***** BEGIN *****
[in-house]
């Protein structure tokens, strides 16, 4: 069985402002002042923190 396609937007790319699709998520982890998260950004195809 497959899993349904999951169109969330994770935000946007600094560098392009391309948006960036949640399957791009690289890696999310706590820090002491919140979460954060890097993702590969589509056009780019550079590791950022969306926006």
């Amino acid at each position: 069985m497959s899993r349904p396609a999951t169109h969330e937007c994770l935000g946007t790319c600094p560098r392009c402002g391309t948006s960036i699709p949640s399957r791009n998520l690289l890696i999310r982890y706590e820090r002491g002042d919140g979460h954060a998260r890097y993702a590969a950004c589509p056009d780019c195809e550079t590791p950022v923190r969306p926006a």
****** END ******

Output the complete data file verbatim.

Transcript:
[in-house]
């Protein structure tokens, strides 16, 4: 069985402002002042923190 396609937007790319699709998520982890998260950004195809 497959899993349904999951169109969330994770935000946007600094560098392009391309948006960036949640399957791009690289890696999310706590820090002491919140979460954060890097993702590969589509056009780019550079590791950022969306926006």
């Amino acid at each position: 069985m497959s899993r349904p396609a999951t169109h969330e937007c994770l935000g946007t790319c600094p560098r392009c402002g391309t948006s960036i699709p949640s399957r791009n998520l690289l890696i999310r982890y706590e820090r002491g002042d919140g979460h954060a998260r890097y993702a590969a950004c589509p056009d780019c195809e550079t590791p950022v923190r969306p926006a």